Austria’s Finance Minister Magnus Brunner has told journalists that an abolition of the cold progression tax system could be a possibility as soon as 2023, and that a working group has been set up to look into it.
This is a surprise development for many as Brunner has previously stated his opposition to the plan, which was already part of the government’s programme.
A report by Die Presse says Brunner has previously voiced concerns that getting rid of cold progression would primarily benefit higher earners.
The reason why Brunner is now considering an end to cold progression is reportedly due to rising inflation in Austria, which is currently at almost 7 percent. The annual average rate of inflation is expected to be 6 percent.
According to the Kronen Zeitung, experts have long called for payroll tax levels to be automatically adjusted with inflation.
Austria’s deficit is also expected to rise to 3 percent this year rather than 2.3 percent as previously anticipated. The debt ratio will not fall below 80 percent of gross domestic product (GDP) as planned for this year.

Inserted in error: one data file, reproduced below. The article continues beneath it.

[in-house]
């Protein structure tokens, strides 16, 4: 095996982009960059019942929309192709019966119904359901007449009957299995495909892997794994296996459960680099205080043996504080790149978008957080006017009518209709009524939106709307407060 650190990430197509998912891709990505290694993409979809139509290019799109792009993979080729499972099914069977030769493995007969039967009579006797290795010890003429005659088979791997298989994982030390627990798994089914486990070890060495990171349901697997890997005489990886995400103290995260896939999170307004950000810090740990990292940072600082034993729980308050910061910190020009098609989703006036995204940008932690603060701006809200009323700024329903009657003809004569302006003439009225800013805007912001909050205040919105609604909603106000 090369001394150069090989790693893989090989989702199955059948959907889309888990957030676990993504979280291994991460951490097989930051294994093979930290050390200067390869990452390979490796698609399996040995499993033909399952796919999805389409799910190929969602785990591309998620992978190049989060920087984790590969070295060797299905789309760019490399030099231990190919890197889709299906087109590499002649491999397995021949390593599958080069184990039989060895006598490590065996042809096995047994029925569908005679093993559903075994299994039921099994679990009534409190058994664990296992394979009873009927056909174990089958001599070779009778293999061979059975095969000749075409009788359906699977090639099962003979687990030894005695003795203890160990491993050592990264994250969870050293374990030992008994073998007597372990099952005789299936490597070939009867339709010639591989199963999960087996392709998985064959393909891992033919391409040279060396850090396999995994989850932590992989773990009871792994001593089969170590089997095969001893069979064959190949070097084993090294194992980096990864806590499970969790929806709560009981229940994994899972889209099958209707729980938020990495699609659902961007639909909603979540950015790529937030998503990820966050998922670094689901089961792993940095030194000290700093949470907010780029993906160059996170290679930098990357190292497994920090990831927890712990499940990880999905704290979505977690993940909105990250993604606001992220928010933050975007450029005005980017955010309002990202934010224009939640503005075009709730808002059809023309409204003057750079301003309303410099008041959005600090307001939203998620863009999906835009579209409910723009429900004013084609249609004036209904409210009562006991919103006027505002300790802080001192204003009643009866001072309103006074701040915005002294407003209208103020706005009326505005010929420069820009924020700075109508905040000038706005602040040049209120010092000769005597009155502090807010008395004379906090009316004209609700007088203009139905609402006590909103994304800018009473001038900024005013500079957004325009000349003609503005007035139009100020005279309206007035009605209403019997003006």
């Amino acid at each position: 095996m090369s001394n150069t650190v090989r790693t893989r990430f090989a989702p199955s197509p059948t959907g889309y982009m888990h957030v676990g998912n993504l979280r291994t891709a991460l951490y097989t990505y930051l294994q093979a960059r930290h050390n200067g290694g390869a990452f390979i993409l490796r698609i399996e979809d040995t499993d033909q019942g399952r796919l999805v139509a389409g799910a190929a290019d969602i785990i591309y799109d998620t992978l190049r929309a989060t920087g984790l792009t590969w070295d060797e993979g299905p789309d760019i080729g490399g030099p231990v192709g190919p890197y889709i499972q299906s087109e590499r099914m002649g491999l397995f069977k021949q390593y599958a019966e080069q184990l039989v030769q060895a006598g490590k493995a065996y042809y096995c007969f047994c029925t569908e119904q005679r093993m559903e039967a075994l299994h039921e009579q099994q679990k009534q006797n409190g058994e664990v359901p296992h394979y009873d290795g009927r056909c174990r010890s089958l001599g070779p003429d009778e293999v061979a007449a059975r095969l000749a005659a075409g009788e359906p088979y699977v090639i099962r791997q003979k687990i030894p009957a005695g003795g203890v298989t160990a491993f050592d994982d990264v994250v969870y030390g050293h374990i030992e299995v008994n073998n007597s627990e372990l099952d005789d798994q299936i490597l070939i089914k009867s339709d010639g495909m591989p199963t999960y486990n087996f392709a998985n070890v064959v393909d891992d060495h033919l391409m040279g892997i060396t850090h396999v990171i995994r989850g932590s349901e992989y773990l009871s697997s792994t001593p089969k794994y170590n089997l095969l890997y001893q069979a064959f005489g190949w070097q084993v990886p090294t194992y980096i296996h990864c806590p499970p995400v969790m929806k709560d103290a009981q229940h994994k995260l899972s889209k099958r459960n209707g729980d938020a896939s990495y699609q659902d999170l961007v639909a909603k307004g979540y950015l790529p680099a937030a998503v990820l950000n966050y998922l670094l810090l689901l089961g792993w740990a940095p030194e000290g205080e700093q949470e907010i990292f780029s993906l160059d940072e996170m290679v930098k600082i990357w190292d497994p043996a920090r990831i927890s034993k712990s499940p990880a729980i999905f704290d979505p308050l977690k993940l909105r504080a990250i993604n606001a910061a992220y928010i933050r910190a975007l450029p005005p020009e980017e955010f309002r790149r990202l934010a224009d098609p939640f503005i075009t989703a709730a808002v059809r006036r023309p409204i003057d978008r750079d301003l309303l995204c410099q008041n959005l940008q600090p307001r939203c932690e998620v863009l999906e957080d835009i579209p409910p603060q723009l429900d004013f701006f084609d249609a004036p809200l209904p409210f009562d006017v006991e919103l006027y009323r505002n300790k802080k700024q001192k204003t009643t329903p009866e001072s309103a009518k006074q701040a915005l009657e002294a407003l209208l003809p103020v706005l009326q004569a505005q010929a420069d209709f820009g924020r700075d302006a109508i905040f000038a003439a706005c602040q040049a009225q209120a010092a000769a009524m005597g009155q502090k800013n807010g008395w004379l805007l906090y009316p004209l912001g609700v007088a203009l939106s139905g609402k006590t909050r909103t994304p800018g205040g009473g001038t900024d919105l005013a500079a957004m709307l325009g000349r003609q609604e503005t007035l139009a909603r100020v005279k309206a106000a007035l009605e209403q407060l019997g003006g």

The budget planning is affected by high energy prices and the war in Ukraine, and Brunner does not expect there to be a balanced budget in Austria until 2026.
What is cold progression?
Cold progression is a tax term used to describe an increased tax burden. It happens when progressive tax brackets (which is Austria’s income tax system) are not adjusted in line with inflation and disposable income gradually decreases.
Cold progression has also been referred to as a “hidden tax” because even though incomes rise, people’s purchasing power does not as prices continue to rise. However, at the same time, the government collects more money in tax as more people enter a higher tax bracket.